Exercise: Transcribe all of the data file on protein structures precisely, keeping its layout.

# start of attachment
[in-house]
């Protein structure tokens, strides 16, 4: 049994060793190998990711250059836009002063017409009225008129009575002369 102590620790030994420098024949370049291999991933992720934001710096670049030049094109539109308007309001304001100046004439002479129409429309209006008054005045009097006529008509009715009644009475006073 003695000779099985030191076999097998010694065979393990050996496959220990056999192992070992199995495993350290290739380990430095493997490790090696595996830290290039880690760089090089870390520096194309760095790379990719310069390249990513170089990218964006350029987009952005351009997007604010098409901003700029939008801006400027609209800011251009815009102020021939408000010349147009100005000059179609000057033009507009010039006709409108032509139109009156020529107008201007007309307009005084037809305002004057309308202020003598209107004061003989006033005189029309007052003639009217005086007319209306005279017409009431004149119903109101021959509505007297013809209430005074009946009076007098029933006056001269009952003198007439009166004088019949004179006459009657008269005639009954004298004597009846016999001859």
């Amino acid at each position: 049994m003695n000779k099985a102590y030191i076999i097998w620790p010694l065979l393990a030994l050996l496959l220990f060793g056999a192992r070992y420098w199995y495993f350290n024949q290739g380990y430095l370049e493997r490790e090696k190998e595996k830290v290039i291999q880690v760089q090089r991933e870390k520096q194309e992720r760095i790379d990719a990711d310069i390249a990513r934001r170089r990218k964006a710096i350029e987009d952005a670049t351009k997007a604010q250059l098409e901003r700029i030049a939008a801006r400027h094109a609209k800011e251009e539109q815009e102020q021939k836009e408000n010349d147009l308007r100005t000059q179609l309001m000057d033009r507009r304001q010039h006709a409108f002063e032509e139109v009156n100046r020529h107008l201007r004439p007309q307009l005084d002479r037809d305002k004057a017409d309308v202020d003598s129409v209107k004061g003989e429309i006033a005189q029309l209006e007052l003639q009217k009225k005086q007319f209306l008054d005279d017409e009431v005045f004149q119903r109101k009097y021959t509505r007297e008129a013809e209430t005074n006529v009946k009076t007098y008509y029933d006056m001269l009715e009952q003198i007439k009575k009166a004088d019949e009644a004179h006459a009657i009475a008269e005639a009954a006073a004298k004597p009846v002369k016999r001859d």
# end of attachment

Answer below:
[in-house]
């Protein structure tokens, strides 16, 4: 049994060793190998990711250059836009002063017409009225008129009575002369 102590620790030994420098024949370049291999991933992720934001710096670049030049094109539109308007309001304001100046004439002479129409429309209006008054005045009097006529008509009715009644009475006073 003695000779099985030191076999097998010694065979393990050996496959220990056999192992070992199995495993350290290739380990430095493997490790090696595996830290290039880690760089090089870390520096194309760095790379990719310069390249990513170089990218964006350029987009952005351009997007604010098409901003700029939008801006400027609209800011251009815009102020021939408000010349147009100005000059179609000057033009507009010039006709409108032509139109009156020529107008201007007309307009005084037809305002004057309308202020003598209107004061003989006033005189029309007052003639009217005086007319209306005279017409009431004149119903109101021959509505007297013809209430005074009946009076007098029933006056001269009952003198007439009166004088019949004179006459009657008269005639009954004298004597009846016999001859």
């Amino acid at each position: 049994m003695n000779k099985a102590y030191i076999i097998w620790p010694l065979l393990a030994l050996l496959l220990f060793g056999a192992r070992y420098w199995y495993f350290n024949q290739g380990y430095l370049e493997r490790e090696k190998e595996k830290v290039i291999q880690v760089q090089r991933e870390k520096q194309e992720r760095i790379d990719a990711d310069i390249a990513r934001r170089r990218k964006a710096i350029e987009d952005a670049t351009k997007a604010q250059l098409e901003r700029i030049a939008a801006r400027h094109a609209k800011e251009e539109q815009e102020q021939k836009e408000n010349d147009l308007r100005t000059q179609l309001m000057d033009r507009r304001q010039h006709a409108f002063e032509e139109v009156n100046r020529h107008l201007r004439p007309q307009l005084d002479r037809d305002k004057a017409d309308v202020d003598s129409v209107k004061g003989e429309i006033a005189q029309l209006e007052l003639q009217k009225k005086q007319f209306l008054d005279d017409e009431v005045f004149q119903r109101k009097y021959t509505r007297e008129a013809e209430t005074n006529v009946k009076t007098y008509y029933d006056m001269l009715e009952q003198i007439k009575k009166a004088d019949e009644a004179h006459a009657i009475a008269e005639a009954a006073a004298k004597p009846v002369k016999r001859d």